A SIMPLE COSTUME
Another simple but pretty toilette has a skirt of black silk, and with it is a bodice of the same material having a yoke, cuffs and collar of white satin overlaid with circles of cut jet. A long wrap of black velvet trimmed with jet and black guipure lace is worn with this, and a tiny bonnet of black velvet decorated with fans of white lace, black tips and jet gives the finishing touch. No niatter how simple one's gown may be, if there is a little care as to its arrangement, and the certainty that one's veil and gloves are quite correct, then one may feel sure that one is properly dressed for a mistake is oftener made in over than in under dressing.
The woman who has to freshen up her black gown for visiting must remember that she can add a box-plait of satin with some decorative buttons on it to the bodice, and that the sleeves may be puffs of satin with cuffs of the gown material, or they may be entirely of the satin. Her-skirt will need only to be freshly stiffened and made immaculate, while the new trimming on the bodice will give a new look to the entire gown. A freshened bodice seen lately was a half-fitted one of black cashmere. It was trimmed with rows of butter colored lace arranged in stripes as was fancied last summer on the grasscloth bodices. Then, over the high stock of black ribbon were four points made of butter-colored lace and insertion, and on the cuffs were deep points of the same colored lace that was a little wider. When the wearer grows weary of this she will put on a flaring sailor collar of velvet.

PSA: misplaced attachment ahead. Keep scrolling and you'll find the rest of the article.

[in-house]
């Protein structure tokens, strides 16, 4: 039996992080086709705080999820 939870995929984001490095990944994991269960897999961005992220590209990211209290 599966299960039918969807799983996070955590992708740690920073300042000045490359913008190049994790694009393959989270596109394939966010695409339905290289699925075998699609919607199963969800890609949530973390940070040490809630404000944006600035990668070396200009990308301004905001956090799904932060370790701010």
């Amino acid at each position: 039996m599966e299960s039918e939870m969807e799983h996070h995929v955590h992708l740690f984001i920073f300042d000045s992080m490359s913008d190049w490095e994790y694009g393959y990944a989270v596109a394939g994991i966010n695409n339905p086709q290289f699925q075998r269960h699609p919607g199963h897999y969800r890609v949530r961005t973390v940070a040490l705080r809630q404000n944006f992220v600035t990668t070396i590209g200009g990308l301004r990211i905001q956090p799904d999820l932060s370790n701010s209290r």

WITH THE BLACK SKIRT
Every woman knows that it is much easier to freshen up a bodice that is to be worn in the house than one that is to be seen on the street without a wrap over it, for that must be exact. A hostess possessing a black skirt which she intends to wear with many, bodices, displays one made of pale yellow, silk with a full gilet of rose chiffon over it and a zouave jacket of rose velvet spangled with gold. This sounds gaudy, but as the pink is very pale it and the yellow blend perfectly. Dressed carefully for a visit one is able to be at one's best, for it is absolutely true that a woman never feels so happy nor so eager to make others happy, as when she is conscious that her toilette is a sucess. Pay your regular visit, my dear woman and keep yourself in the world. When you grow careless of your social duties you will be out of the world. Arrange for your frock, arrange for your own " at home" day and start out with the intention of seeing your friends and of having the very pleasantest of afternoons.